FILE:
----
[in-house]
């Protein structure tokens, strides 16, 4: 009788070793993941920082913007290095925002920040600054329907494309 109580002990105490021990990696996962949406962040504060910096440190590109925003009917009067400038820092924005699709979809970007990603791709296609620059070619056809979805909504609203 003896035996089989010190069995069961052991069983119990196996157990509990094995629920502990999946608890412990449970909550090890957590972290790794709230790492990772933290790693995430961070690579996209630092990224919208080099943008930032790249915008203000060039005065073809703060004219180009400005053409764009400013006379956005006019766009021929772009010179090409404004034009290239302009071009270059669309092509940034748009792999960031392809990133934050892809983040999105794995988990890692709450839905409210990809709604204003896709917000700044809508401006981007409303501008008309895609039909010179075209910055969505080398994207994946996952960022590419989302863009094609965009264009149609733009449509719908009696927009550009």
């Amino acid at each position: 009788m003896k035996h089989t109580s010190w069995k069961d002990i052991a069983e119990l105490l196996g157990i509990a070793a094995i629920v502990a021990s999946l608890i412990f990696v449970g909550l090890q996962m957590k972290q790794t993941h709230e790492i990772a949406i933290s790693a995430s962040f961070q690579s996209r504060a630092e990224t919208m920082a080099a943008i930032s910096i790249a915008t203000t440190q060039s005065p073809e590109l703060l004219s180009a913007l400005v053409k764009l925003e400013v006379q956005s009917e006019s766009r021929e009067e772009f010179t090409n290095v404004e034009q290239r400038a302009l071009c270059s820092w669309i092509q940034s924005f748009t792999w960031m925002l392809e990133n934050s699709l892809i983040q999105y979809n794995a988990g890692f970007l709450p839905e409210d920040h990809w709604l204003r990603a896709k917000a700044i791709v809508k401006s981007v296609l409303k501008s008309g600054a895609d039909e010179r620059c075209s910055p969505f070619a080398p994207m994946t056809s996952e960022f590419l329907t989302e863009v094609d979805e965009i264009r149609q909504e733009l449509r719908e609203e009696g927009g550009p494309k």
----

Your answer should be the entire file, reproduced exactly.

[in-house]
């Protein structure tokens, strides 16, 4: 009788070793993941920082913007290095925002920040600054329907494309 109580002990105490021990990696996962949406962040504060910096440190590109925003009917009067400038820092924005699709979809970007990603791709296609620059070619056809979805909504609203 003896035996089989010190069995069961052991069983119990196996157990509990094995629920502990999946608890412990449970909550090890957590972290790794709230790492990772933290790693995430961070690579996209630092990224919208080099943008930032790249915008203000060039005065073809703060004219180009400005053409764009400013006379956005006019766009021929772009010179090409404004034009290239302009071009270059669309092509940034748009792999960031392809990133934050892809983040999105794995988990890692709450839905409210990809709604204003896709917000700044809508401006981007409303501008008309895609039909010179075209910055969505080398994207994946996952960022590419989302863009094609965009264009149609733009449509719908009696927009550009």
């Amino acid at each position: 009788m003896k035996h089989t109580s010190w069995k069961d002990i052991a069983e119990l105490l196996g157990i509990a070793a094995i629920v502990a021990s999946l608890i412990f990696v449970g909550l090890q996962m957590k972290q790794t993941h709230e790492i990772a949406i933290s790693a995430s962040f961070q690579s996209r504060a630092e990224t919208m920082a080099a943008i930032s910096i790249a915008t203000t440190q060039s005065p073809e590109l703060l004219s180009a913007l400005v053409k764009l925003e400013v006379q956005s009917e006019s766009r021929e009067e772009f010179t090409n290095v404004e034009q290239r400038a302009l071009c270059s820092w669309i092509q940034s924005f748009t792999w960031m925002l392809e990133n934050s699709l892809i983040q999105y979809n794995a988990g890692f970007l709450p839905e409210d920040h990809w709604l204003r990603a896709k917000a700044i791709v809508k401006s981007v296609l409303k501008s008309g600054a895609d039909e010179r620059c075209s910055p969505f070619a080398p994207m994946t056809s996952e960022f590419l329907t989302e863009v094609d979805e965009i264009r149609q909504e733009l449509r719908e609203e009696g927009g550009p494309k």